He Called Me Brother

I’ve always loved Les Miserables. Before I was old enough to see the movie, I would listen to the soundtrack on repeat and now when I watch it, I can quote the full two and half hours off by heart which really annoys whoever is sitting next to me. You can often catch me humming ‘Do You Hear The People Sing?’ under my breath, or more often at the top of my voice, and I harbour a not-so-secret fantasy of falling off of the top of a barricade wrapped in a bright red flag, a dramatic protest against oppression and injustice. The idea of revolution fascinates me, people coming together and standing up against everything that brings others down. The camaraderie, the defiance, the purpose, I love it all. 

My Dad has always seen himself as more of a Jean Val Jean, the main character of Les Mis, the man who stole a loaf of bread because his sister’s child was starving and was put in jail for nineteen years, emerging bitter and angry until a chance encounter with a bishop turned his life upside down. The bishop showed him unwavering kindness in the face of all his hate and called him ‘brother’ even after Jean Val Jean abused his hospitality and robbed him. Jean Val Jean is the man who went on to be a symbol of hope and forgiveness, a man who rose above his circumstances then reached down to bring as many others as he possibly could with him, no matter what the cost to himself. His life was no longer just about him, it was about creating a better world. In many ways he really is a lot like who my Dad was and who he tries to be. 

Les Miserables is set around the run up to the French revolution. People are really struggling and are growing restless, a bit like the situation we find ourselves in now. The story follows a group of friends who are young and passionate and willing to die for their people and their country. It reaches its climax, everyone is singing, flags are waving, furniture is thrown onto the streets to build this giant barricade and then, with a few gunshots, it’s all over. The few who are on the barricade are slaughtered whilst the people of Paris hide away behind locked doors and closed shutters, too afraid to rise up.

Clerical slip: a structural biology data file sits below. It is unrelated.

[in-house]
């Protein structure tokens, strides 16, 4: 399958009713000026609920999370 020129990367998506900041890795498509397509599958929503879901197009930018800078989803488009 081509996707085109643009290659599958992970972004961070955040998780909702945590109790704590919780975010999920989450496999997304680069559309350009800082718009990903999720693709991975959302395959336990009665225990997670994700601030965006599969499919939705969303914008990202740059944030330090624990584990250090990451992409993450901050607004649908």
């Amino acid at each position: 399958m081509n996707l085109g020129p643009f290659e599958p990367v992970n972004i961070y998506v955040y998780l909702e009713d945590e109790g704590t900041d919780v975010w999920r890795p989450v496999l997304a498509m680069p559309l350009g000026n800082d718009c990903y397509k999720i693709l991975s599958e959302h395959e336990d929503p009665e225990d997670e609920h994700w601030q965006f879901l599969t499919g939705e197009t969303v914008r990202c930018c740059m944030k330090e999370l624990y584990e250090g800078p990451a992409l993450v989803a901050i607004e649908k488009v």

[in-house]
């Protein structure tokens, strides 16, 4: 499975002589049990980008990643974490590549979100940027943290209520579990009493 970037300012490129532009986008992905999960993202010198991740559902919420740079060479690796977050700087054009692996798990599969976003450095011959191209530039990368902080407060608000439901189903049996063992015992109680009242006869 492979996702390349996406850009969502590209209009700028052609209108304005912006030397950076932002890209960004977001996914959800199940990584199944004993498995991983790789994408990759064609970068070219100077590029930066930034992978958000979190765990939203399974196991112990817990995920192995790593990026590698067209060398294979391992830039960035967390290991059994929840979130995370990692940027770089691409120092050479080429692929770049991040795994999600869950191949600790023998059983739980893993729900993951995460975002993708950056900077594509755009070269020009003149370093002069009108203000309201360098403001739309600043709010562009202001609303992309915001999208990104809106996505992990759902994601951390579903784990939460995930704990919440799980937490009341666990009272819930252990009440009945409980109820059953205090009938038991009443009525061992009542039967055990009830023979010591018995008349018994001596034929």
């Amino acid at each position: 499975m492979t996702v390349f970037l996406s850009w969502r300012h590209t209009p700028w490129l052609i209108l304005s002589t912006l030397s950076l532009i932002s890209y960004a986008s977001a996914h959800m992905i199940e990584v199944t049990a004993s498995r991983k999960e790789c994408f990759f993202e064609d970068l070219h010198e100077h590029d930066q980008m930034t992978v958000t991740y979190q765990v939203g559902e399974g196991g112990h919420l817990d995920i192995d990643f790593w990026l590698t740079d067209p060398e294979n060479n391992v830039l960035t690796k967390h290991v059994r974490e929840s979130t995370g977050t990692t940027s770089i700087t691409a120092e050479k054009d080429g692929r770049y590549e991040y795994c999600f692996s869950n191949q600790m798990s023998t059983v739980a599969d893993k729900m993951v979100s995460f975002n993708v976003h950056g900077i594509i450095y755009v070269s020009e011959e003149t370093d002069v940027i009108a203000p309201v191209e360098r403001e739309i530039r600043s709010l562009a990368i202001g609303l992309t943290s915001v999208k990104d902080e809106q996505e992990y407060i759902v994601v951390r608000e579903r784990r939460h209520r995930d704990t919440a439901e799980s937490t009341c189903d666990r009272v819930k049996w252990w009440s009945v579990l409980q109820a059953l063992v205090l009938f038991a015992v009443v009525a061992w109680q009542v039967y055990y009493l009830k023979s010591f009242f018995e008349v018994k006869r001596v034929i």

However, a revolution has already taken place. A revolution that was far more powerful than one which is fought with gunpowder and anger. It had taken place in a heart that was buried beneath layers of bitterness and mistrust. A heart everyone had given up on, even the person it belonged to. Somehow a single word pierced through all the armour to reach a place a bullet could never touch, a place still protected from the poison of hate. “Brother” Jean Val Jean says ‘He called me brother. When I insulted him, he trusted me. When I stole his silver, he gave me a piece that was even more valuable.  All he asked was that I use it to become a more honest man.” If simple human connection could transform a man as screwed up as Jean Val Jean, imagine what it could do for all of us. 

Deep down I know Dad is right when he says he’d rather be Jean Val Jean than a passionate but idealistic revolutionary. In our household, the universal and age-old power of love and connection usually wins out over dying in a blaze of glory and fireworks in many of our hypothetical battles and discussions. 

I still really want to fall off a barricade wrapped in a flag, but I know that in times of desperation a real revolution means that staying silent is not an option any more because something has transformed you. I also know that the only thing that can truly change us like that is something that touches us deep down in our souls, something like love, like human connection, like feeling as though you’re part of something bigger than just yourself and knowing that what you’re doing is right. No matter how desperate the cause, we have to believe in what we’re fighting for so much that it overpowers our fear – fear of change, fear of failure, fear of stepping outside our comfort zone, fear of doing things differently. 

As a family we live our lives very differently to what is considered the norm and we’ve done some things that others may see as crazy, but we don’t do it just for the sake of it. We’re not rebelling and revolting just because we’re frustrated or because we want to make some noise so that everyone knows about it. Everything we do has a purpose because we see ourselves as part of a bigger picture and as part of making this world a better place for everyone. 

So yeah, maybe we are here to start a revolution, but this time it’ll be Jean Val Jean and the bishop on a much larger scale. Maybe one day in the future they’ll write a book and make a movie about what is to come too and it’ll be a true story. But that’ll only happen if this time the people rise with us and if everyone stands together. That way, we’ll be unbeatable. 

By Gracie x